The Hereford breed originated as a product of necessity. Efficient, adaptable and hardy, these cattle have always had a face to remember.
Nearly 300 years ago, farmers of Herefordshire, England, founded the breed in response to demand created by Britain’s Industrial Revolution. Efficient production, high yields and sound reproduction were of utmost importance.
Benjamin Tomkins is who to thank for the original design. A primary founder of the breed, Tomkins began in 1742 with a bull calf from the cow Silver and two cows, Pidgeon and Mottle.
Henry Clay, Kentucky statesman, brought Herefords to the United States in 1817. A true Hereford identity was not established in the states until William H. Sotham and Erastus Corning, Albany, N.Y., began the first breeding herd in 1840.
Among other renowned early Hereford breeders were Charles Gudgell and Thomas A. Simpson of Missouri. Their big break came with the importation of Anxiety 4, a bull credited as being the “father of American Herefords.”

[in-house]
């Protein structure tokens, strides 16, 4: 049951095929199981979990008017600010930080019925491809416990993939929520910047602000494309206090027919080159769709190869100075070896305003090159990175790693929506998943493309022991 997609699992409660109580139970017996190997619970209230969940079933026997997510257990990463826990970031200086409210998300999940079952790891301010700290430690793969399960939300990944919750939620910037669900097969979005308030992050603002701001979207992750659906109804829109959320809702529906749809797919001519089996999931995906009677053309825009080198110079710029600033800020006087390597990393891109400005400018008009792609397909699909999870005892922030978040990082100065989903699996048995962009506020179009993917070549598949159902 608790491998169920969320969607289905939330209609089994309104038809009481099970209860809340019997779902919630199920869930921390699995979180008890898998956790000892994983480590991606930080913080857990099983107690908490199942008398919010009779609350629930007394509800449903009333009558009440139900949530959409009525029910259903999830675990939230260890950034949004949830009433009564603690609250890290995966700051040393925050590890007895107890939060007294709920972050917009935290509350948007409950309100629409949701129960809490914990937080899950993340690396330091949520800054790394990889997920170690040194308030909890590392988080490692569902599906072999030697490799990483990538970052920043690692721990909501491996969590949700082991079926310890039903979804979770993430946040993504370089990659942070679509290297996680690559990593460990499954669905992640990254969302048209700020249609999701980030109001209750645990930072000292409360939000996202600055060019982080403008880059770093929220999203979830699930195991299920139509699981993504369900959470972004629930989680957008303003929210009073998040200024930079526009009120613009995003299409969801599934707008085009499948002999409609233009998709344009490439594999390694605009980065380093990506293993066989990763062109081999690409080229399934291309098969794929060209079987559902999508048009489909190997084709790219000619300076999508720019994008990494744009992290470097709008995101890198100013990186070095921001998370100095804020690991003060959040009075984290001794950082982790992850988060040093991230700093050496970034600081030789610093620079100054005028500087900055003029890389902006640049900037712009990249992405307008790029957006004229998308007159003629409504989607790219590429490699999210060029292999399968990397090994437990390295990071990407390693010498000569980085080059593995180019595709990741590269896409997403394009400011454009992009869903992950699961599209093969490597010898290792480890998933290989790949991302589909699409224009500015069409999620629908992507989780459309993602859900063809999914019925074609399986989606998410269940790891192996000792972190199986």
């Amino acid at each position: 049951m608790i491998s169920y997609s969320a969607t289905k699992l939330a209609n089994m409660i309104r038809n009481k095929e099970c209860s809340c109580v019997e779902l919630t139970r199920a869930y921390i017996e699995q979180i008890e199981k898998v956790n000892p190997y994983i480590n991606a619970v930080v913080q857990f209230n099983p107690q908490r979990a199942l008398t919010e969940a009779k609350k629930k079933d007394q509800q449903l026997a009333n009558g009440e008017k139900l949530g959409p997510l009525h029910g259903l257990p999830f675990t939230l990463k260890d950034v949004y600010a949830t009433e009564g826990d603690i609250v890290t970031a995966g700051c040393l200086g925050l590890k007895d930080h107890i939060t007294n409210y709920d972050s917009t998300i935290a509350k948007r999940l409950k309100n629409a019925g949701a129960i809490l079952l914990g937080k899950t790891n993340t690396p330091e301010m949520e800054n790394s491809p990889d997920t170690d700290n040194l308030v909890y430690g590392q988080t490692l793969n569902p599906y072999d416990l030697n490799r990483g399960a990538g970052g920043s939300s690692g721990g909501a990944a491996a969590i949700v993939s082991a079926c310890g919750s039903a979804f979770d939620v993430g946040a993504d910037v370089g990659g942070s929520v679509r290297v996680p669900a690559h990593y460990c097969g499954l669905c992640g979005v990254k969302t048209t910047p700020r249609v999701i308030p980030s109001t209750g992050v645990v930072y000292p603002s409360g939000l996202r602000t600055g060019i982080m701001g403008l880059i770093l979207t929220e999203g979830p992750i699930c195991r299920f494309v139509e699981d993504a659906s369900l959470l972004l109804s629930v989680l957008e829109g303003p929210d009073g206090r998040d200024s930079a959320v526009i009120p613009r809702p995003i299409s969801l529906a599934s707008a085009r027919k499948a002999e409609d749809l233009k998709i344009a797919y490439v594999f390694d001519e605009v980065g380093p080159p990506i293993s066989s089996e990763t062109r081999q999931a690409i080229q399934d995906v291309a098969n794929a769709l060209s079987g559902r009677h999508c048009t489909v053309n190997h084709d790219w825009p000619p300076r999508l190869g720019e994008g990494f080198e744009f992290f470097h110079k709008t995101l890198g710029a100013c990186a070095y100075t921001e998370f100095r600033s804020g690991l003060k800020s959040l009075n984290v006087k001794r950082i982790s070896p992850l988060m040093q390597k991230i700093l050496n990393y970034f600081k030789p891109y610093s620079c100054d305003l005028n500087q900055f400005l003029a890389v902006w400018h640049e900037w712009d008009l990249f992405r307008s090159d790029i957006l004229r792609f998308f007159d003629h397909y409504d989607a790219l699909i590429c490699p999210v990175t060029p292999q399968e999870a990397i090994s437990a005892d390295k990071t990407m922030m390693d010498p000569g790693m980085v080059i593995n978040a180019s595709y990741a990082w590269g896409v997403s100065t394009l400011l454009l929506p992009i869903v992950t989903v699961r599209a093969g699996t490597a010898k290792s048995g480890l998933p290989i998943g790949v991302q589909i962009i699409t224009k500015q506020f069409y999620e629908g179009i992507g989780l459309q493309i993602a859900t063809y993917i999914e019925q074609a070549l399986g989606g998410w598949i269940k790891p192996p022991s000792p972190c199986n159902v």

A few of these early breeders came together in Chicago on June 22, 1881. The result was the foundation of the American Hereford Cattle Breeders Association, later renamed the American Hereford Association (AHA). Its purpose was two-fold: to keep the breed’s records and to promote the interests of its breeders.
Seven years later Warren Gammon noticed naturally hornless Herefords at the Trans-Mississippi World’s Fair in Omaha, Neb. He decided to fix the hornless trait using the bull Giant and 11 Hereford females. In 1910 the American Polled Hereford Association (APHA) was founded.
The two Hereford associations merged in 1995, keeping the AHA title. The AHA now registers all horned and polled Herefords.
American Hereford Association (2018, August). Hereford Fact Sheet. Retrieved from https://hereford.org/wp-content/uploads/2017/02/HerefordHeritageFactsheet.pdf